The Southwestern Historical Quarterly, Volume 16, July 1912 - April, 1913 Page: 16
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The Southwestern Historical Quarterly
were soon established in the Coahuila district, one for each of the
four groups or confederacies, which embraced tribes to the north
as well as to the south of the Rio Grande.'
News of the Texas.-Now the Texas arose above the Coahuila
horizon, just as they had appeared above that of New Mexico a
quarter of a century before. In 1676 the Bishop. of Guadalajara
visited Coahuila, and one of the reasons which he gave in his
report for favoring the four missions recommended by Bosque was
the opportunity which they would afford to reach and convert a
more important people beyond, the Texas, of whom he gives a
most interesting account. "Coahuila," he says,
has as a neighbor on the north, inclining somewhat to the east,
a populous nation of people, and so extensive that those who give
detailed reports of them do, not know where it ends. These [who
give the reports] are many, through having communicated with
the people of that nation, which they call Texas, and who, they
maintain, live under an organized government (en policia), con-
gregated in their pueblos, and governed by a casique who is named
by the Great Lord, as they call the one who rules them all, and
who, they say, resides in the interior. They have houses made of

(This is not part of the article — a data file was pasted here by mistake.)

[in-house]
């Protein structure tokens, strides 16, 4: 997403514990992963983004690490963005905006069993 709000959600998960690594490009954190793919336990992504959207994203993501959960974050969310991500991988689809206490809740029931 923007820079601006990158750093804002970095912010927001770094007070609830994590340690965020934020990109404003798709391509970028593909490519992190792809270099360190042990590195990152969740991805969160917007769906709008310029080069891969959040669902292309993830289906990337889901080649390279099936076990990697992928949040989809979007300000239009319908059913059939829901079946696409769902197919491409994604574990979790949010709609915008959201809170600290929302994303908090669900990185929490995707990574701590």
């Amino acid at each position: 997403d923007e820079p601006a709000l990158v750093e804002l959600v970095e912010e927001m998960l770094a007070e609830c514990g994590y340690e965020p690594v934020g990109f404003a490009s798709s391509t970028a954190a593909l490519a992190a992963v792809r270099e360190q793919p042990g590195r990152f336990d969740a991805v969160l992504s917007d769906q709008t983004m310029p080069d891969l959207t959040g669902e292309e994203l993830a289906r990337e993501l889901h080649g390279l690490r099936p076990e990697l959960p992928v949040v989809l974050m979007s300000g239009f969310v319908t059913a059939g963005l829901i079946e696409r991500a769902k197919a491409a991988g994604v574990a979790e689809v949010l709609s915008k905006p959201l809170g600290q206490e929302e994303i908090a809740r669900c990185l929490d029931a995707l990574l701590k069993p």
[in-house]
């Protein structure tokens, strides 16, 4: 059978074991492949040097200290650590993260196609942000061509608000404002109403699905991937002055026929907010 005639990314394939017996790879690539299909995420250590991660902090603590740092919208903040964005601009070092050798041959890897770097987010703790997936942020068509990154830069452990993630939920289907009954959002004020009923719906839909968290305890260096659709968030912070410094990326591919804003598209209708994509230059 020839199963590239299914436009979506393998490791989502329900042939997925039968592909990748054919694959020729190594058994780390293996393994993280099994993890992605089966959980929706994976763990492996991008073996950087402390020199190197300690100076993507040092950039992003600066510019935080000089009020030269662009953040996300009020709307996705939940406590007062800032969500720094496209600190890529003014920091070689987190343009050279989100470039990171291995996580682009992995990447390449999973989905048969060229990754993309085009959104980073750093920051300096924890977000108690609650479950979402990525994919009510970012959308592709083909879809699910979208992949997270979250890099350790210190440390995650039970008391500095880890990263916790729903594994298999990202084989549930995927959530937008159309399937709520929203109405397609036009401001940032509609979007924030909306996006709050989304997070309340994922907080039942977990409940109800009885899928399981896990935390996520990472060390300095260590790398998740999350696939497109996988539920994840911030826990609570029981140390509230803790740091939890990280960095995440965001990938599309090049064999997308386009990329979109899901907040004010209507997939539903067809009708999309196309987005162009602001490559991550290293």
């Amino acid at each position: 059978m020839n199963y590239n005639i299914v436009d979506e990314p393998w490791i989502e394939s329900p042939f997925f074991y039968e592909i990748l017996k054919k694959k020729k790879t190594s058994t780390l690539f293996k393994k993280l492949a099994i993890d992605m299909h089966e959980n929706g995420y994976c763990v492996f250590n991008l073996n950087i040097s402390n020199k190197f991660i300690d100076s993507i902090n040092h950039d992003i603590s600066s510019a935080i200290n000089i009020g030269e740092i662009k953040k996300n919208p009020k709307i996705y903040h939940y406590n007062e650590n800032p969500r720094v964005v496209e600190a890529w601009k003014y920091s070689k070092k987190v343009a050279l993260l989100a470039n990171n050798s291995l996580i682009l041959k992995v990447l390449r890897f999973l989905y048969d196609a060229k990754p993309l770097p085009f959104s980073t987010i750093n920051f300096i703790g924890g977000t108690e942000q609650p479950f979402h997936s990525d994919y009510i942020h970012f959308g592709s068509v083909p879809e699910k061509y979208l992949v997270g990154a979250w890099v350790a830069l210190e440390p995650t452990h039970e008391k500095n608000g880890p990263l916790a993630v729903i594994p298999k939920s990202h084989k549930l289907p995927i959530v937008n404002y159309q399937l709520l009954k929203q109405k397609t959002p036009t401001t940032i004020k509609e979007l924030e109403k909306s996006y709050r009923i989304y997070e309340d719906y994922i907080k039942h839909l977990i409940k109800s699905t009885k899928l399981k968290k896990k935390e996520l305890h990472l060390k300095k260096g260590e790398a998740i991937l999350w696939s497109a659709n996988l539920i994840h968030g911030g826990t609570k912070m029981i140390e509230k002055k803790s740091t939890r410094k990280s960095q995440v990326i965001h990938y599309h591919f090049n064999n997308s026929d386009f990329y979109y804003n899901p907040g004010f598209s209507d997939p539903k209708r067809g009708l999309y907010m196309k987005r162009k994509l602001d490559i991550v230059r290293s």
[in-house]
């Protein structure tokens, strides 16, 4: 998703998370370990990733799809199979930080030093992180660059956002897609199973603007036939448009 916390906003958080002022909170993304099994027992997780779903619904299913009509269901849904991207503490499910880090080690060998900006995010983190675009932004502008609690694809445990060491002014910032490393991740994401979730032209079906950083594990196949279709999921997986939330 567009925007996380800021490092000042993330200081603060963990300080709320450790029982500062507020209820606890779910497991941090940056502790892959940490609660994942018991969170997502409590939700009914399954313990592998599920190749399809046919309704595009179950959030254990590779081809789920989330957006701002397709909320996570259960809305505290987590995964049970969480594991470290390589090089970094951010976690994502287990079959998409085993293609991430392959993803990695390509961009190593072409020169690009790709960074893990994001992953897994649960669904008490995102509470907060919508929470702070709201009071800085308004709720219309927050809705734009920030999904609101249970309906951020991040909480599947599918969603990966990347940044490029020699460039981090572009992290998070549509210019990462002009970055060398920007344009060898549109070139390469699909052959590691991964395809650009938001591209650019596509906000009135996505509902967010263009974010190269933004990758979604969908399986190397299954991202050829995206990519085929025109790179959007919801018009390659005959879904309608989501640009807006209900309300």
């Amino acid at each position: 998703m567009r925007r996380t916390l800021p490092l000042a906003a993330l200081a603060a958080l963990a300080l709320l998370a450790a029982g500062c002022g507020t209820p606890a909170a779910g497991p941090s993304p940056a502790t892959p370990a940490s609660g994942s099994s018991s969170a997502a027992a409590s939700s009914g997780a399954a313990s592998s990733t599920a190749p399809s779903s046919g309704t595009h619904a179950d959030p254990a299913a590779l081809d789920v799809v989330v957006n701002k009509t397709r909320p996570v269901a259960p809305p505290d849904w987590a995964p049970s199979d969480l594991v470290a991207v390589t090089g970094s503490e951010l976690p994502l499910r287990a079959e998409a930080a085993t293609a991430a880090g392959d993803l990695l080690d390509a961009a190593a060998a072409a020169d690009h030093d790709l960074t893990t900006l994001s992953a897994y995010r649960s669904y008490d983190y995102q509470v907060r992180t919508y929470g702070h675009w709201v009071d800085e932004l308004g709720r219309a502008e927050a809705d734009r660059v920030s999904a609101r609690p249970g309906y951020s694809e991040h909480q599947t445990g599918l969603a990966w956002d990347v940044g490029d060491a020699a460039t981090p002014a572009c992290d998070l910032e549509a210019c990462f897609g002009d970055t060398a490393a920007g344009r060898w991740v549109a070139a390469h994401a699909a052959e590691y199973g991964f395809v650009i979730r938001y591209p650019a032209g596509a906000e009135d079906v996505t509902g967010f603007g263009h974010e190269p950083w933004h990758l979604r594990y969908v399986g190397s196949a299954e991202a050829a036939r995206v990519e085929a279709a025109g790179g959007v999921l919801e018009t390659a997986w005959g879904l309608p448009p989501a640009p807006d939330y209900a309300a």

wood, cultivate the soil, plant maize and other crops, wear clothes,
and punish misdemeanors, especially theft. The Coahuiles do not
give more detailed reports of the Texas because, they say, they -are
allowed to, go only to the first pueblos of the border, since the
Great Lord of the Texas does not permit foreign nations to enter
the interior of his country. There are many of these Coahuiles
who give these reports, and who say that they got them through
having aided the Texas in their wars against the Pauit, another
very warlike nation. The Coahuiles once pacified, the Spaniards
can reach the land of the Texas without touching the country of
This account of the Texas is of special interest as being the earliest
extant, so, far as is known, although, as we have seen, reports of
IThe principal source for the history of the developments described
above is a collection of documents entitled "Autos de la conquista de la
Prova. heha en este ano por D. Antonio Balcarcel," etc. Some of them
are printed in Portillo, Apuntes. They were used by me in the original
in the archives of Mexico.
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Texas State Historical Association. The Southwestern Historical Quarterly, Volume 16, July 1912 - April, 1913, periodical, 1913; Austin, Texas. (texashistory.unt.edu/ark:/67531/metapth101058/m1/22/: accessed August 22, 2017), University of North Texas Libraries, The Portal to Texas History, texashistory.unt.edu; crediting Texas State Historical Association.